T. Boone Pickens in 2016. Photo: Riccardo Savi/Getty Images for Concordia Summit

T. Boone Pickens, who made billions investing in oil and gas, died Wednesday of natural causes at age 91, the Dallas Morning News reports.

Where it stands: "Pickens wasn't a billionaire when he died, with his last reported net worth standing at a mere $500 million. That's because he'd given away more than $1 billion to philanthropic and educational causes."

My thought bubble: He was my first-ever interview in energy more than a decade ago, and we spoke many times over the years. One of the first stories he told me centered on how it’s the first billion dollars that is the hardest to make — right after he wrote a book bearing that title.

  • Another time at a conference, I ordered an Arnold Palmer to drink as we were talking, and he told me about golfing with the legendary Arnold Palmer. "Pickens was known for mixing humor with the most serious of topics," the Morning News obituary said. We were probably talking about something serious, but I don’t remember that part.

One level deeper: In 2008, "Pickens launched his self-funded, $100 million grass-roots campaign aimed at reducing America's crippling addiction to OPEC oil by boosting U.S. adopting wind, solar and especially natural gas," per the Morning News. He eventually dropped his efforts with wind and focused more on natural gas.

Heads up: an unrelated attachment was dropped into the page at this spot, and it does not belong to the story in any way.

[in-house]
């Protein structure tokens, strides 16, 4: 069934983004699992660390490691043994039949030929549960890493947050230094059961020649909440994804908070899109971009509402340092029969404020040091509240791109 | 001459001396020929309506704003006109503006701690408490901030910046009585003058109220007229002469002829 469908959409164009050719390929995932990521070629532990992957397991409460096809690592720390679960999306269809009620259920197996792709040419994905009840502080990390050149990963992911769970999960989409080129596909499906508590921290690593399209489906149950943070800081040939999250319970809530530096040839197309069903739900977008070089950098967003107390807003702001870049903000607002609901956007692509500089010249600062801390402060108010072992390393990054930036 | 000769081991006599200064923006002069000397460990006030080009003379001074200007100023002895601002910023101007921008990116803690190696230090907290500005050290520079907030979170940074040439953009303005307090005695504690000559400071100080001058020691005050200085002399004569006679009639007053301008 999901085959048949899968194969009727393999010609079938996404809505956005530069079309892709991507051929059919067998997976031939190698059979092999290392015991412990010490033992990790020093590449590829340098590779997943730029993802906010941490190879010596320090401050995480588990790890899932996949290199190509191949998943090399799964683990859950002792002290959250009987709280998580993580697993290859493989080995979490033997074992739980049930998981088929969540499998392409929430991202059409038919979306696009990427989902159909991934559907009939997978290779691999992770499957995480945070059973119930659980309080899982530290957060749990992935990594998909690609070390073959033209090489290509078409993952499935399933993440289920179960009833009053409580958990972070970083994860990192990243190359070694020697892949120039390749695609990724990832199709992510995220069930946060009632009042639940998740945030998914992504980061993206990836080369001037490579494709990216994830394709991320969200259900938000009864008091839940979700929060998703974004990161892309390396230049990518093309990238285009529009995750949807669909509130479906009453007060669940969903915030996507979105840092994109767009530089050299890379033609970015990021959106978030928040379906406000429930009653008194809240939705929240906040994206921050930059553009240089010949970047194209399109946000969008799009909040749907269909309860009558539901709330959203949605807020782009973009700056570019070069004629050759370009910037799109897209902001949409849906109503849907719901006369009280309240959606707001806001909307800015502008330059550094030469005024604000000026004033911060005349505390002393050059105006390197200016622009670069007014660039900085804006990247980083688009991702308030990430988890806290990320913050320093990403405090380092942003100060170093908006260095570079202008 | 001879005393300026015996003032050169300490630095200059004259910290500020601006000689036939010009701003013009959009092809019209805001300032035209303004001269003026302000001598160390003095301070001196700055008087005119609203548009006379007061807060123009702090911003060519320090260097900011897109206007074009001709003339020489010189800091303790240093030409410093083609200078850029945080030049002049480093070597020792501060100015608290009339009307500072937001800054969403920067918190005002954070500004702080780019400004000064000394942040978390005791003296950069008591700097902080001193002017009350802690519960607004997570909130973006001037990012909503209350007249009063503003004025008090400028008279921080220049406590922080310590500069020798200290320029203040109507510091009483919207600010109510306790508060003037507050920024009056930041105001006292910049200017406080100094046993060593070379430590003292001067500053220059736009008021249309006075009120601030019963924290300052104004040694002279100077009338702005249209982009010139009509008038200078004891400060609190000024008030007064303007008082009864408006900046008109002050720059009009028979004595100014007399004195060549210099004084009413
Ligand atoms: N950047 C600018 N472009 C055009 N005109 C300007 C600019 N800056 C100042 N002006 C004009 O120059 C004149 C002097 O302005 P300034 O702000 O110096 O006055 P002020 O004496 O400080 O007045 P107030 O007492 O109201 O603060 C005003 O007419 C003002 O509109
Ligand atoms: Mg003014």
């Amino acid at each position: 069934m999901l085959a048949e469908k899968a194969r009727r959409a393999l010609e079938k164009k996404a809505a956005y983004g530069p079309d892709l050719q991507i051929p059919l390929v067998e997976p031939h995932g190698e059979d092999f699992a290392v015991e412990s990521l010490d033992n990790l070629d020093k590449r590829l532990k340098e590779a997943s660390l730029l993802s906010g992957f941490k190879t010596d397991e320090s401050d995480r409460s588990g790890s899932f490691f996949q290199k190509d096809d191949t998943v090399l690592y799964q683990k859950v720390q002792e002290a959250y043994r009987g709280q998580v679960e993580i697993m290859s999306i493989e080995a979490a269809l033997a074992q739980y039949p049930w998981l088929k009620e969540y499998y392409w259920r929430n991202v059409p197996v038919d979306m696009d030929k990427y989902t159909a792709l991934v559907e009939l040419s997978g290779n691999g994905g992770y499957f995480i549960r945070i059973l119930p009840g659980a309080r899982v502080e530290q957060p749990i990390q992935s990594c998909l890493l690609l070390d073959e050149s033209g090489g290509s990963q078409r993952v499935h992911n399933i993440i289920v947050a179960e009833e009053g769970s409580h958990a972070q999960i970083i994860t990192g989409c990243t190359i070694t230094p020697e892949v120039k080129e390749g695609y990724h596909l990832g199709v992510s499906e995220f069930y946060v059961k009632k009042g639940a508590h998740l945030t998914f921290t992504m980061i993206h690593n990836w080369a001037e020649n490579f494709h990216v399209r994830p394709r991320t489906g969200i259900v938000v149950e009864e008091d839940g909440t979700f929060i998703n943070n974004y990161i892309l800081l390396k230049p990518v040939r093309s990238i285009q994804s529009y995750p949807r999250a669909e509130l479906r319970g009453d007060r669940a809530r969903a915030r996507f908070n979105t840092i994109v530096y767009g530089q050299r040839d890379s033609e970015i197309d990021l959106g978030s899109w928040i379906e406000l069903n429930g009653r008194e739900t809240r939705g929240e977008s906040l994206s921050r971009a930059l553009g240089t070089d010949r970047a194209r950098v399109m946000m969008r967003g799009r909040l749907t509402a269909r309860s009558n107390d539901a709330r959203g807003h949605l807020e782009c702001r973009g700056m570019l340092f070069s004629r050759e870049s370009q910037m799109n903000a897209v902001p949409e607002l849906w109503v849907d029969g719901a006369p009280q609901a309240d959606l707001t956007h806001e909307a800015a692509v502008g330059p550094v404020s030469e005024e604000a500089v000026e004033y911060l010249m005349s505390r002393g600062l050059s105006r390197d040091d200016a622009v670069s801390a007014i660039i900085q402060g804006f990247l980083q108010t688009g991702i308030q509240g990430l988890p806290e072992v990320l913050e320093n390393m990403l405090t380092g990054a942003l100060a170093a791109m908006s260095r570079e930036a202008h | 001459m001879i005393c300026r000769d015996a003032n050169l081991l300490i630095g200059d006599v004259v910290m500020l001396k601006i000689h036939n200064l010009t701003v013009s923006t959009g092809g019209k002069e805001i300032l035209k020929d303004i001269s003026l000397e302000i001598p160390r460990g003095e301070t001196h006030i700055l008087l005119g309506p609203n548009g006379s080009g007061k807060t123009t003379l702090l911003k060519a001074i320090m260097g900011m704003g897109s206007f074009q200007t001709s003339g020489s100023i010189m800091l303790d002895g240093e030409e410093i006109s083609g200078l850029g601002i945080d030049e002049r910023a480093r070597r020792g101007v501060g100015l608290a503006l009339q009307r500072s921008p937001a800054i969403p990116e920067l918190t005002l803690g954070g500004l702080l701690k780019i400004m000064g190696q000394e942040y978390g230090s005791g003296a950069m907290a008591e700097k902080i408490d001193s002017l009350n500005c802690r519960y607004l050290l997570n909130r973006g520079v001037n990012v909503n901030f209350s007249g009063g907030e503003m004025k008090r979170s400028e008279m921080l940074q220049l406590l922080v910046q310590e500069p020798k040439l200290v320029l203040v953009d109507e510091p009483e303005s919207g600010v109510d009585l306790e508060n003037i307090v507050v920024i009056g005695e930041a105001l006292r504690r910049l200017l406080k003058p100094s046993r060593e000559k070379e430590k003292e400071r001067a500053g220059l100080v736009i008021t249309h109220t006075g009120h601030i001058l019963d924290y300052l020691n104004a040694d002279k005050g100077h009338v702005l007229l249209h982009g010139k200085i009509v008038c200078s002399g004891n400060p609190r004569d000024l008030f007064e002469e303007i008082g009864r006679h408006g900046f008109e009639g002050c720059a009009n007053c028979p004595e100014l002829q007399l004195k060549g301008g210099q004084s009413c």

Go deeper: Read the whole 22-page Dallas Morning News obituary

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Chief Justice John Roberts was hospitalized in June after fall

Chief Justice John Roberts overseeing the Senate impeachment trial of President Trump. Photo: Senate Television via Getty Images

Chief Justice John Roberts was hospitalized overnight after a fall on June 21, a Supreme Court spokesperson confirmed to the Washington Post on Tuesday.

Why it matters: Speculation regarding justices' health — given their lifetime appointments — always runs rampant, and this incident may have not been made public if the Post hadn't "received a tip."

Congress vs. tech's gang of four

Illustration: Sarah Grillo/Axios

The CEOs of tech's four leading giants will defend their industry's growing concentration of power from critics on both right and left who view them as monopolists when they testify, most likely virtually, before Congress on July 27.

Why it matters: The joint appearance by Facebook's Mark Zuckerberg, Apple's Tim Cook, Amazon's Jeff Bezos and Google's Sundar Pichai will mark a historic collision between the leaders of an industry that has changed the world and political leaders who believe those changes have harmed democracy and individual rights.

2020 attention tracker: The Trump policy trap

Data: Newswhip; Graphic: Axios Visuals — Note: Hover over the graphic on desktop to see weekly articles and interactions for candidates and issues.

The three topics generating the most intense interest online are the coronavirus, racial injustice and foreign policy, according to data from NewsWhip provided exclusively to Axios — and all are issues that are working against President Trump right now.

Why it matters: Storylines in Trump's populist sweet spot that carried the news cycle for much of his presidency — immigration, trade, a strong economy — have fallen away during the pandemic.